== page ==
SAN FRANCISCO – Barry Bonds is headed to trial next March on federal charges of lying to a grand jury about his use of performance-enhancing drugs.
The trial date was set Friday after baseball's home run king pleaded not guilty when he was re-arraigned on 15 felony counts of lying under oath and obstruction of justice.
Lead Bonds attorney Allen Ruby pleaded not guilty to the charges on the slugger's behalf, while Bonds stood silently in front of the judge. Ninety minutes later, Ruby agreed to a March 2, 2009, trial date before a second judge.
Bonds, who has not signed with a team this season, pleaded not guilty to similar accusations last December, but a judge ordered prosecutors to rewrite the indictment. The new indictment includes no new allegations.
Bonds was charged with 14 counts of lying under oath and one count of obstruction of justice.
Prosecutors say Bonds lied when he told a grand jury investigating the Bay Area Laboratory Co-Operative, known as BALCO, in 2003 that he never knowingly took steroids or other performance-enhancing drugs.
A much smaller and subdued crowd attended the Bonds hearings Friday than had showed up to his first federal court appearance Dec. 17. Dressed in a black, pinstripe suit, Bonds stepped out of a black SUV with his attorney and a couple bodyguards and entered the courthouse through a back entrance without addressing reporters.
Bonds embraced his aunt, Rose Kreidler, after the hearing.
"The reason that I am here is because his father is deceased," said Kreidler, sister to Bonds' father, Bobby Bonds, who died in 2003 of cancer. "This is such a tremendous blow to his family. It is so much on us. He's a great person. We are all praying for him."
A jury earlier this year convicted cyclist Tammy Thomas of lying to the same grand jury that Bonds is accused of misleading. Last month, another jury convicted track coach Trevor Graham of lying to federal investigators. In all, six of the 11 people charged in connection with the BALCO investigation were accused of lying during the government's investigation started in 2002.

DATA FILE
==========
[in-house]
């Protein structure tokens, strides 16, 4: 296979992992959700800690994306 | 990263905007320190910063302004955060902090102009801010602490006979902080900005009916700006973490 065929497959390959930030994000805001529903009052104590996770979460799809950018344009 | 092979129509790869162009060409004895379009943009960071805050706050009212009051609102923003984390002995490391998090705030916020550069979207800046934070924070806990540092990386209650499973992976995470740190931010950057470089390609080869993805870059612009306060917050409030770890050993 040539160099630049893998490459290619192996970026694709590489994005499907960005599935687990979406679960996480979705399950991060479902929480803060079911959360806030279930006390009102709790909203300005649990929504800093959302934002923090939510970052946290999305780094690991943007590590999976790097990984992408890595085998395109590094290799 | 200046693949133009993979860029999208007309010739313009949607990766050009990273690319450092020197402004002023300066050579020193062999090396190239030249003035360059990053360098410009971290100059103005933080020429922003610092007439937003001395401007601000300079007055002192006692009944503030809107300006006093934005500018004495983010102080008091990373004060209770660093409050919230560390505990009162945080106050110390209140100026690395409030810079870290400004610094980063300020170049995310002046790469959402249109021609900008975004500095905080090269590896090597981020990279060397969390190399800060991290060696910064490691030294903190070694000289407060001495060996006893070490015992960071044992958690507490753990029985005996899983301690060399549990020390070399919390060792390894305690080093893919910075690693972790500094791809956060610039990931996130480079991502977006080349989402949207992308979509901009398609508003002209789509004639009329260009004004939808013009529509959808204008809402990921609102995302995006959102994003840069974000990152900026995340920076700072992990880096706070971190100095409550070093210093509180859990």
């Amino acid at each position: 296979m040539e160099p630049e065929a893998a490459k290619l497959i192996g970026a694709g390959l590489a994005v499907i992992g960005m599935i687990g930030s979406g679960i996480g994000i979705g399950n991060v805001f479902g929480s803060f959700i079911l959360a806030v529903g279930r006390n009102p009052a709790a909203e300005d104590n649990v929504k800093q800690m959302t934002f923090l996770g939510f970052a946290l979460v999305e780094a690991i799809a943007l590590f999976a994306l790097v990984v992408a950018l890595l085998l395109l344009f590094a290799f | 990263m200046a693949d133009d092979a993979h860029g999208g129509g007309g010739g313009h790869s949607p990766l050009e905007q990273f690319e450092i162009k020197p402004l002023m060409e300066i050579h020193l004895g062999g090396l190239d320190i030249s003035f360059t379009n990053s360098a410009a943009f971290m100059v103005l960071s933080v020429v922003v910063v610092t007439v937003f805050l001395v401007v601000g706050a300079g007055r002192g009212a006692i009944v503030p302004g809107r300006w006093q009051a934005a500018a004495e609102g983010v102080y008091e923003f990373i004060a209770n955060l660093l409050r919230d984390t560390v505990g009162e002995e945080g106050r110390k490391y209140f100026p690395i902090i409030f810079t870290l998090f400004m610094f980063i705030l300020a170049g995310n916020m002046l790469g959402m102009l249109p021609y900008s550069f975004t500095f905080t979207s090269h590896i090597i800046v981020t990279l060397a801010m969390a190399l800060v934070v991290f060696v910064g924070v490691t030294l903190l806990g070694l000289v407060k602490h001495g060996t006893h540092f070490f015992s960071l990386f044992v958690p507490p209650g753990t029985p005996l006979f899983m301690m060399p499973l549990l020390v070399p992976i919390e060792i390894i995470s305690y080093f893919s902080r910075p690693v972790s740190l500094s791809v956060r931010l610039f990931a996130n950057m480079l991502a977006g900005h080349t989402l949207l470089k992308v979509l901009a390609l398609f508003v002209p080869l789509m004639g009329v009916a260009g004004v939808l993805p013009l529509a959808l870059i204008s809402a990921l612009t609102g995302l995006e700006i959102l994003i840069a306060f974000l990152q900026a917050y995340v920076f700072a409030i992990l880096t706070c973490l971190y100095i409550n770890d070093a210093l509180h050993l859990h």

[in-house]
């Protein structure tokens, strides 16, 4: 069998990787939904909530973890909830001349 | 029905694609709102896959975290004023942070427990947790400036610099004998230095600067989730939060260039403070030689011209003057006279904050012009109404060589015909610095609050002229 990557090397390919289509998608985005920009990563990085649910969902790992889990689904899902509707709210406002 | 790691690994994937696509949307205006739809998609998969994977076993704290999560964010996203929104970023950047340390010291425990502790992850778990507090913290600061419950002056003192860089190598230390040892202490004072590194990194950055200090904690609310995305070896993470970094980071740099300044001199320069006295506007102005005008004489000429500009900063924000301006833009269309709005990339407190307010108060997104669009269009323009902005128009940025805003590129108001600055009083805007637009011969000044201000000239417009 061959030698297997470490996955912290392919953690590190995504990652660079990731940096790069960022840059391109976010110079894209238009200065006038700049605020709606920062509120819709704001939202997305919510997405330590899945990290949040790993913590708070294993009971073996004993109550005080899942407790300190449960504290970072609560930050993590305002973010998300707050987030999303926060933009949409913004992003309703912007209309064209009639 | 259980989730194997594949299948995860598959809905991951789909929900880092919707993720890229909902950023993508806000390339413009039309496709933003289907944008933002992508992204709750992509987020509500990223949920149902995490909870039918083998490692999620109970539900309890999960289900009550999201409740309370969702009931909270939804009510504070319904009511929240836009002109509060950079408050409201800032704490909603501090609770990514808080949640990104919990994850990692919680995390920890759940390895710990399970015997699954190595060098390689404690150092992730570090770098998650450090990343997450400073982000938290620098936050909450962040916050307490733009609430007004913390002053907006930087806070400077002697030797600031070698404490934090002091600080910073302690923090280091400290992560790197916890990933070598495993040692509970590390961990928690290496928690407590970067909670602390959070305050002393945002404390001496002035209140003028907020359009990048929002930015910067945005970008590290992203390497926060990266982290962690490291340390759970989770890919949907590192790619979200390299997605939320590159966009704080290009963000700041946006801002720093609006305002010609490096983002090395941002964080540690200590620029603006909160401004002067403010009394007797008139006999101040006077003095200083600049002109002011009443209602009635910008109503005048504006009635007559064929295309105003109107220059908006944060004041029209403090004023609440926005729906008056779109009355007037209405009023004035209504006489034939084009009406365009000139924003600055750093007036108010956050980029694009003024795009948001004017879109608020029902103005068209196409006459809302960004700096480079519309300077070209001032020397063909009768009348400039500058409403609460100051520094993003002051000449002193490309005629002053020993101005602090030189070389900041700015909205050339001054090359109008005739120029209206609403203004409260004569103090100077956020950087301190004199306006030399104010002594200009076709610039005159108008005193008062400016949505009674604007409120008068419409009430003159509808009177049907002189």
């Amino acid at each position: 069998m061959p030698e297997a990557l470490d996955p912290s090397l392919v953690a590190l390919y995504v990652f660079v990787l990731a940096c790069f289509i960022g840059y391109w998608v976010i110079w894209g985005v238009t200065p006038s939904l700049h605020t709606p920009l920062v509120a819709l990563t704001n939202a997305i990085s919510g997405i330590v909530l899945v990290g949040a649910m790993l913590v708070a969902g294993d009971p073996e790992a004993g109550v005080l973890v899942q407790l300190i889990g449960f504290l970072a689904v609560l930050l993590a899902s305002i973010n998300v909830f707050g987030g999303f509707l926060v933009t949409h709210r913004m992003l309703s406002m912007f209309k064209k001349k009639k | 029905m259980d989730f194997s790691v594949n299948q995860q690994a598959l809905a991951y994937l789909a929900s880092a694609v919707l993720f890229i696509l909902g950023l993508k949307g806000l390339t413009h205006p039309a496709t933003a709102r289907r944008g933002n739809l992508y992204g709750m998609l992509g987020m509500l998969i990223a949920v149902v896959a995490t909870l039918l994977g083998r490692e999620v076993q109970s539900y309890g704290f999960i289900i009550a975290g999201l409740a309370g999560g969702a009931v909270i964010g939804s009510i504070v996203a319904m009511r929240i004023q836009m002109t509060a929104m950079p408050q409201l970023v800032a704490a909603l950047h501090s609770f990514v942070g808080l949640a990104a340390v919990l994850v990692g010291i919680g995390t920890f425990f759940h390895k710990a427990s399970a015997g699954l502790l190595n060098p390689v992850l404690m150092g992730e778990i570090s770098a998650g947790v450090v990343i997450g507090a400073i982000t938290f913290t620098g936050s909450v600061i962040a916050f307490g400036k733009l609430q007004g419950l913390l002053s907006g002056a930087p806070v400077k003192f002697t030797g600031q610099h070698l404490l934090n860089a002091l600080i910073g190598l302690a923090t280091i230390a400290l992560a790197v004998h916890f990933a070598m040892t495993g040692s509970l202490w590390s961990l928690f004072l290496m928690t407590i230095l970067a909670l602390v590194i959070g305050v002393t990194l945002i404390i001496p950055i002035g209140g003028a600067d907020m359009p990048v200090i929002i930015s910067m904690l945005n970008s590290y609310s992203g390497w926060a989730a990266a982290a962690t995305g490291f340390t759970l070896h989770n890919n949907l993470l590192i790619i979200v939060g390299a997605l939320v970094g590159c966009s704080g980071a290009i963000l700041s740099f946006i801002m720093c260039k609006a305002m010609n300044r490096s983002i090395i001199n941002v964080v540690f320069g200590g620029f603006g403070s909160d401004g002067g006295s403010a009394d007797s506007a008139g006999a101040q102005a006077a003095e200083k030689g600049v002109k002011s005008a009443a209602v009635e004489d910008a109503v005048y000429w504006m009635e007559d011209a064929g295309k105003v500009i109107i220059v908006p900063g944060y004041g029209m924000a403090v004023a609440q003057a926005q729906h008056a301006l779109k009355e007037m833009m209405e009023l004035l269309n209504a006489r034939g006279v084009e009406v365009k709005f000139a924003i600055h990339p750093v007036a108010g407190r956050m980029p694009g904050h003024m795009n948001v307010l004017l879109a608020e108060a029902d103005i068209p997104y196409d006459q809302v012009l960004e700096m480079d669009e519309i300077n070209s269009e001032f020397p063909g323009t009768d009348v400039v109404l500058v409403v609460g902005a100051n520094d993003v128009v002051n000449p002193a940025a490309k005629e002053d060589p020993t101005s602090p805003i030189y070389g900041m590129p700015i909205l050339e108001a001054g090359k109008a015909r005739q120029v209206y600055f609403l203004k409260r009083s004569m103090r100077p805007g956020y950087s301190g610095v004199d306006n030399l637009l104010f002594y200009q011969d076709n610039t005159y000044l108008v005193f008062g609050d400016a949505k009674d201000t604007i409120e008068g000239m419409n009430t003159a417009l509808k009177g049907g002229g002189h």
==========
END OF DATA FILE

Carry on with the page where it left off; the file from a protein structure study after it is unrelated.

"The outcome of other cases has no effect on ours," Ruby said outside court. "He didn't lie to the grand jury."
Five men, including Bonds' personal trainer Greg Anderson, have pleaded guilty to selling performance-enhancing drugs.
Prosecutors allege that Anderson supplied Bonds with performance-enhancing drugs and at least on one occasion injected Bonds with drugs.
Anderson spent nearly a year in prison last year after refusing to testify before a grand jury about whether he supplied Bonds with drugs. Anderson's attorneys say the trainer also will refuse to testify at Bonds' trial, making it likely Anderson will be returned to prison on contempt charges if the slugger doesn't plead guilty.
The Major League Baseball Players Association said last month it was investigating whether to file a collusion grievance against teams for not pursuing Bonds, who became a free agent when the San Francisco Giants decided they didn't want him back after 15 seasons.
The 43-year-old outfielder, a seven-time NL MVP, says he wants to play this year. His agent claims no team has made an offer for the 14-time All-Star.
Outside court, another Bonds attorney Mike Rains shot down rumors that the slugger and Red Sox were in talks. But, he said, "Barry is in great spirits."
Bonds hit 28 homers last year to raise his total to 762, seven more than Hank Aaron's previous record.